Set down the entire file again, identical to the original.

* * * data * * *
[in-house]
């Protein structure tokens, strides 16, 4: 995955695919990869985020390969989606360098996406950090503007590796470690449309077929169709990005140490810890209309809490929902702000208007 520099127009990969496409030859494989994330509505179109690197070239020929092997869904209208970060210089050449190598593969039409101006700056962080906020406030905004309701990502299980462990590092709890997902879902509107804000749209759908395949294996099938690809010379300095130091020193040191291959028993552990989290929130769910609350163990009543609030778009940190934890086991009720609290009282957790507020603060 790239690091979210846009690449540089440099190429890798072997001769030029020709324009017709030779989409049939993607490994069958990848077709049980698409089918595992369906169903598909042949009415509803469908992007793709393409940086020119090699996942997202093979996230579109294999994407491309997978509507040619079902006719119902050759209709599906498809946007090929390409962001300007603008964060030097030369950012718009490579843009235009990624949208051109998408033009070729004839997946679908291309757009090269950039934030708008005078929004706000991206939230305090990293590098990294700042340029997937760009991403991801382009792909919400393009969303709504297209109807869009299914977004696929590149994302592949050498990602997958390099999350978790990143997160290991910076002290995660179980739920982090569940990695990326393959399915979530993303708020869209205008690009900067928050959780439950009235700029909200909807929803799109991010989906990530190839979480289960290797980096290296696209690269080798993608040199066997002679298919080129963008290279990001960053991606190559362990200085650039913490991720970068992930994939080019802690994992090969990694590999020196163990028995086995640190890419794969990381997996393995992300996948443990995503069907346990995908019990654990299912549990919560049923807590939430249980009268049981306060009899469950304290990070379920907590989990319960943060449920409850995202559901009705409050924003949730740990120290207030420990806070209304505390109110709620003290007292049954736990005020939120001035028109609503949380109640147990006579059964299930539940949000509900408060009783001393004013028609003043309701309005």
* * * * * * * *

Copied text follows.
[in-house]
């Protein structure tokens, strides 16, 4: 995955695919990869985020390969989606360098996406950090503007590796470690449309077929169709990005140490810890209309809490929902702000208007 520099127009990969496409030859494989994330509505179109690197070239020929092997869904209208970060210089050449190598593969039409101006700056962080906020406030905004309701990502299980462990590092709890997902879902509107804000749209759908395949294996099938690809010379300095130091020193040191291959028993552990989290929130769910609350163990009543609030778009940190934890086991009720609290009282957790507020603060 790239690091979210846009690449540089440099190429890798072997001769030029020709324009017709030779989409049939993607490994069958990848077709049980698409089918595992369906169903598909042949009415509803469908992007793709393409940086020119090699996942997202093979996230579109294999994407491309997978509507040619079902006719119902050759209709599906498809946007090929390409962001300007603008964060030097030369950012718009490579843009235009990624949208051109998408033009070729004839997946679908291309757009090269950039934030708008005078929004706000991206939230305090990293590098990294700042340029997937760009991403991801382009792909919400393009969303709504297209109807869009299914977004696929590149994302592949050498990602997958390099999350978790990143997160290991910076002290995660179980739920982090569940990695990326393959399915979530993303708020869209205008690009900067928050959780439950009235700029909200909807929803799109991010989906990530190839979480289960290797980096290296696209690269080798993608040199066997002679298919080129963008290279990001960053991606190559362990200085650039913490991720970068992930994939080019802690994992090969990694590999020196163990028995086995640190890419794969990381997996393995992300996948443990995503069907346990995908019990654990299912549990919560049923807590939430249980009268049981306060009899469950304290990070379920907590989990319960943060449920409850995202559901009705409050924003949730740990120290207030420990806070209304505390109110709620003290007292049954736990005020939120001035028109609503949380109640147990006579059964299930539940949000509900408060009783001393004013028609003043309701309005």